Chief characteristics of the Germanic languages
The barbarian tribes – Goths, Vandals, Lombards, Franks, Frisians, Teutons, Angles, Saxons, Jutes and Scandinavians – lived on the fringes of the Roman Empire. All these spoke Germanic languages, which had distinctive characteristics of structure and pronunciation which are reflected in its descendents.
One of the most important common features of all Germanic languages is its strong dynamic stress falling on the first root syllable. The fixed stress emphasized the syllable bearing the most important semantic element and to a certain degree later contributed to the reduction of unstressed syllables, changing the grammatical system of the languages.
The most important feature of the system of Germanic vowels is the so-called Ablaut, or gradation, which is spontaneous, positionally independent alteration of vowels inhabited by the Germanic languages from the Common Indo-European period. This ancient phenomenon consisted in alteration of vowels in the root, suffix or ending depending on the grammatical form or meaning of the word.
There are two types of Ablaut: quantitative and qualitative. The qualitative Ablaut is the alteration of different vowels, mainly the vowels [e]/ [a] or [e]/ [o]
Old Icelandic bera (to give birth) – barn (baby)
Old High German stelan (to steal) – stal (stole)
Cf.: Russian бреду (I stroll, I wade) – брод (ford, wade)
Latin tego (to cover, to close) – toga (clothes)
Qualitative Ablaut means the change in length of qualitatively one and the same vowel: normal lengthened and reduced. A classic example of the Indo-European Ablaut is the declension of the Greek word “pater” (father):
[e:] [e] [-]
patēr patěr patros
(nominative case, (vocative case, (genitive case,
Lengthed stage) normal stage) reduced stage)
Ablaut in Germanic languages is a further development of Indo-European alterations. Here we often find cases with both the quantitative and qualitative ablaut. It should be also mentioned that in the zero stage before sonorants an extra-short vowel [u] was added:
Goth qiman (to come) – qums (the arrival)
OHG stelan (to steal) – stal (stole)
Quantitative + qualitative ablaut
OE fīndan (to find) – fand (found, past tense) – fundan (past participle)
Ablaut as a kind of an internal flexion functioned in Old Germanic languages both in form- and word-building, but it was the most extensive and systematic in the conjugation of strong verbs.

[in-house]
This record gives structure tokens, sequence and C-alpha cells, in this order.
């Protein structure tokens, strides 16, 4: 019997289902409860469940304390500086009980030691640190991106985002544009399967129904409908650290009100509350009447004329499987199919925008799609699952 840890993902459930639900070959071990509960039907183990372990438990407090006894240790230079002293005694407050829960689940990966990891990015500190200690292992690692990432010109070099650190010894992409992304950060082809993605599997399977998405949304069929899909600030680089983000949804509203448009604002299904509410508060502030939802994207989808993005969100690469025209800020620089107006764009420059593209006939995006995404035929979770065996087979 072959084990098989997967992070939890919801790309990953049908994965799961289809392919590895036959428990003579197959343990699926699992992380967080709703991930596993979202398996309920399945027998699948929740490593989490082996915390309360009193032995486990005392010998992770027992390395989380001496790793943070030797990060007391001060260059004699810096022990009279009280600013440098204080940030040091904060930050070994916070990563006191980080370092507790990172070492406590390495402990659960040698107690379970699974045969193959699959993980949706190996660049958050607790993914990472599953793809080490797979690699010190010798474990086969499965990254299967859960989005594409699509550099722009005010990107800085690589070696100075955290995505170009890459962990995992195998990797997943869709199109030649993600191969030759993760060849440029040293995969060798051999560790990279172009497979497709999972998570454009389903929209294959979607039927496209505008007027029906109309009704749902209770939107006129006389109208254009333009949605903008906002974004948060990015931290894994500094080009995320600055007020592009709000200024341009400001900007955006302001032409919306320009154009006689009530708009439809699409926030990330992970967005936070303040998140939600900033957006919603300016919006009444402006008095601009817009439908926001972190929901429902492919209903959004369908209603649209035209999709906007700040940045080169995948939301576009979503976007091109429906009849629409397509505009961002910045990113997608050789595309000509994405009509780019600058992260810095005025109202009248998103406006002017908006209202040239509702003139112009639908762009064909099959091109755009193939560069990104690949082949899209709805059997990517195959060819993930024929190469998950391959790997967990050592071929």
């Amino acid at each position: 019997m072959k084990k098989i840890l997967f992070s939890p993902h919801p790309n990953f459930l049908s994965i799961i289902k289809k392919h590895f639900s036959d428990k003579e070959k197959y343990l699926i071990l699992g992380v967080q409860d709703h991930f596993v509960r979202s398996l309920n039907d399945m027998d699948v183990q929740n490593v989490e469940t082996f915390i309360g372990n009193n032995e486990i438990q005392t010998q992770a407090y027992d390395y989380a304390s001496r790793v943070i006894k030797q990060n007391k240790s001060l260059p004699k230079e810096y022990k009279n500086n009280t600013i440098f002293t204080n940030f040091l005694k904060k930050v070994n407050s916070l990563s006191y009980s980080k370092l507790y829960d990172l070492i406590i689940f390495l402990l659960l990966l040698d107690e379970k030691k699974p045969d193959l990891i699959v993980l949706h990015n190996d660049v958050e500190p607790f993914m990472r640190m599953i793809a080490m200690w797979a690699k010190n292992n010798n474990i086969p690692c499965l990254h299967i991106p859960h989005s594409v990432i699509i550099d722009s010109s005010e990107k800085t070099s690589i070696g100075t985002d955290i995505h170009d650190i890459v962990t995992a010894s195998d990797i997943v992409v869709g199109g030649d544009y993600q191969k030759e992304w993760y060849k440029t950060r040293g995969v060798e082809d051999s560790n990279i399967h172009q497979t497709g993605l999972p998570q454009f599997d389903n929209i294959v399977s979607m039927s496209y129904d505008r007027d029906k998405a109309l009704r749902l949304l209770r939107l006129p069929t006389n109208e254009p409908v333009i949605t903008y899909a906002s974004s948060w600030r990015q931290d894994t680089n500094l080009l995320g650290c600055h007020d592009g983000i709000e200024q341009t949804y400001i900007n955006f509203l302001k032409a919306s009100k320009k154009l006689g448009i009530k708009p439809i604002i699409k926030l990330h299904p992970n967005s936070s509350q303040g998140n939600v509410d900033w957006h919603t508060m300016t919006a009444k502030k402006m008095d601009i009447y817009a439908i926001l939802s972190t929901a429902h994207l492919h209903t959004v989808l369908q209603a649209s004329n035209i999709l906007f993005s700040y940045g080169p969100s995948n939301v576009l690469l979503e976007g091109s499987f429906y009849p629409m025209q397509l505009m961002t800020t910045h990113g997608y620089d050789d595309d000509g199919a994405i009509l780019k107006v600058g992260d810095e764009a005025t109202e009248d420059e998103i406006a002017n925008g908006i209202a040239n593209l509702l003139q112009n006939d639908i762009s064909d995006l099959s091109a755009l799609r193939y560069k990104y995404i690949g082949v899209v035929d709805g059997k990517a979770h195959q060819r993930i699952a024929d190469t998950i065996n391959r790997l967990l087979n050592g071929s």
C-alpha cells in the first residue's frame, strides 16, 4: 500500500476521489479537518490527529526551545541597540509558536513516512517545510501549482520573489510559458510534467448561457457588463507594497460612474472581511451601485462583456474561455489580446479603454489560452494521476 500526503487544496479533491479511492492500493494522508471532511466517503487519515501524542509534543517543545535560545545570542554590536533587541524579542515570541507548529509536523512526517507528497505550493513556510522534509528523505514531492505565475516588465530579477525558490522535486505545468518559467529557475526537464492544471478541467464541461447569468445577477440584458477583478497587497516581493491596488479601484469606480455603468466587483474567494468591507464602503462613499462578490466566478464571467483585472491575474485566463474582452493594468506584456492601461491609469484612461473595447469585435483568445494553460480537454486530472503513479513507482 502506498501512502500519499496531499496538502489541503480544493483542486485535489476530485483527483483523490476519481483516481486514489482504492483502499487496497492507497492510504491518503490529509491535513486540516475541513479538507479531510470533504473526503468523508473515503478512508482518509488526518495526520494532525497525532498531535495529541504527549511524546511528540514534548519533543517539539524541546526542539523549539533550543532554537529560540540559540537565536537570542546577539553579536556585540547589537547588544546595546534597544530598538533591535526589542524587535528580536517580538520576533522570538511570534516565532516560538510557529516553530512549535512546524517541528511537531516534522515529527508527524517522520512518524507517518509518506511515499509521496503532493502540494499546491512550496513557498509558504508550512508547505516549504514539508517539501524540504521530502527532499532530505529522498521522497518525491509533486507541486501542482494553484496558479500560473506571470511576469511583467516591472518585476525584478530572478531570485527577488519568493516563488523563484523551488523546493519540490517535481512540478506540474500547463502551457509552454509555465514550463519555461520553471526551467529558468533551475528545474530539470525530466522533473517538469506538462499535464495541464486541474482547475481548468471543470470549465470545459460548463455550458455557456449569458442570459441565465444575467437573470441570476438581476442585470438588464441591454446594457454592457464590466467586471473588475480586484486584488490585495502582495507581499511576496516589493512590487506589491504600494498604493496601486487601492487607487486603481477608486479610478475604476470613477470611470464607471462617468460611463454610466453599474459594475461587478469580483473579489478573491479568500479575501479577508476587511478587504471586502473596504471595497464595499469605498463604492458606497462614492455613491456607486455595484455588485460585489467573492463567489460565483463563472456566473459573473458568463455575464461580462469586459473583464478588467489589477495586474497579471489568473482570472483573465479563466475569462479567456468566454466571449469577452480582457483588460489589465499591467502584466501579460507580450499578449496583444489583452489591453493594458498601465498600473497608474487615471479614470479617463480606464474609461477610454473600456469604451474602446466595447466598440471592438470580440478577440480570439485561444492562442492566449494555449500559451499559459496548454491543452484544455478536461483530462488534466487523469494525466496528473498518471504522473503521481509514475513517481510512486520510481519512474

Another phenomenon common for all Germanic languages was the tendency of phonetic assimilation of the root vowel to the vowel of the ending, the so-called Umlaut, or mutation. There were several types of mutation, but the most important one was palatal mutation, or i-Umlaut, when under the influence of the sounds [i] or [j] in the suffix or ending the root vowels became more front and more closed. This process must have taken place in the 5th – 6th centuries and can be illustrated by comparing words from the language of the Gothic Bible (4th century) showing no palatal mutation with corresponding words in other Germanic languages of a later period:
Goth harjis OE here (army)
Goth dōmjan OE dēman (deem)
Goth kuni OE cynn (kin)
Traces of this tendency can be seen both in word-building and form-building as a kind of internal flexion:
OHG gast (guest) – gesti (guests)
man (man) – mennisco (human)
Speaking about Germanic consonants, we should first of all speak of the correspondence between Indo-European and Germanic languages which was presented as a system of interconnected facts by the German linguists Jacob Grimm in 1822. This phenomenon is called the first Consonant Shift, or Grimm’s law.
The table below shows a scheme of Grimm’s law with the examples from Germanic and other Indo-European languages.
However, there are some instances where Grimm’s law seems not to apply. These cases were explained by a Dutch linguist Karl Verner, and the seeming exceptions from Grimm’s law have come to be known as Verner’s law.
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